Breaking News Bar
updated: 8/26/2014 7:34 PM

Former child soldier to speak at Glenbard West

Success - Article sent! close
  • Ishmael Beah, an author, activist and former child soldier, will speak Thursday at Glenbard West High School.

    Ishmael Beah, an author, activist and former child soldier, will speak Thursday at Glenbard West High School.
    Courtesy of Erik Telford


Parents and students will get the chance to hear from author and former child soldier Ishmael Beah on Thursday as part of the District 87 Glenbard Parent Series: Navigating Healthy Families program.

Beah, the author of "A Long Way Gone: Memoirs of a Boy Soldier" and "Radiance of Tomorrow: A Novel," is originally from Sierra Leone and was a child soldier during his early teens.

Beah said he's excited to speak at 7 p.m. at Glenbard West High School, 670 Crescent Blvd., Glen Ellyn.

"I'm always excited to come to places, particularly where young people have learned something different from their own culture and their own environment. The conversation is always rewarding for me, particularly because I like to see how young people are thinking about the world that they live in," Beah said.

"I know young people always ask very direct and honest questions, so I always am excited to have a conversation with them."

The Glenbard Parent Series will run for the next several months and give guests the chance to hear from more than 25 speakers on topics such as understanding eating disorders; raising responsible and confident teenagers; trends in the teen party scene; and dealing with stress and academic pressure. A full program list can be found online.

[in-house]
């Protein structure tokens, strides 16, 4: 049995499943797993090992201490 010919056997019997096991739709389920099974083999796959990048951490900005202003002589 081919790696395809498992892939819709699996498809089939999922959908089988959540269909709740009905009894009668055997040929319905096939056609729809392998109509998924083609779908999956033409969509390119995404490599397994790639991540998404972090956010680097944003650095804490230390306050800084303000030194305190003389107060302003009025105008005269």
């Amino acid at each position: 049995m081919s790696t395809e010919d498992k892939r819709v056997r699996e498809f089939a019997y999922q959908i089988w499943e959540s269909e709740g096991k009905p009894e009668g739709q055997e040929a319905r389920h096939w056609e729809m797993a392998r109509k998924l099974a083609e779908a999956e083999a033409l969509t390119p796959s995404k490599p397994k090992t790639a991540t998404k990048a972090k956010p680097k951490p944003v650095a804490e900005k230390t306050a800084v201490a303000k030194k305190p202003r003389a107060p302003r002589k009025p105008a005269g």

Besides the weekday programming, there also will be a few Saturday workshops. Some Spanish programming will be available, as well as events jointly organized by the African American Parent Committee.

Translation headsets can be requested for any program.

Glenbard Student and Community Projects Coordinator Gilda Ross said the events are open to "anyone and everyone."

The mission of the program is to inspire and empower parents, Ross said.

"When we all come together, then our communities become stronger," she said. "We're promoting social and emotional wellness of our students."

Article Comments ()
Guidelines: Keep it civil and on topic; no profanity, vulgarity, slurs or personal attacks. People who harass others or joke about tragedies will be blocked. If a comment violates these standards or our terms of service, click the X in the upper right corner of the comment box. To find our more, read our FAQ.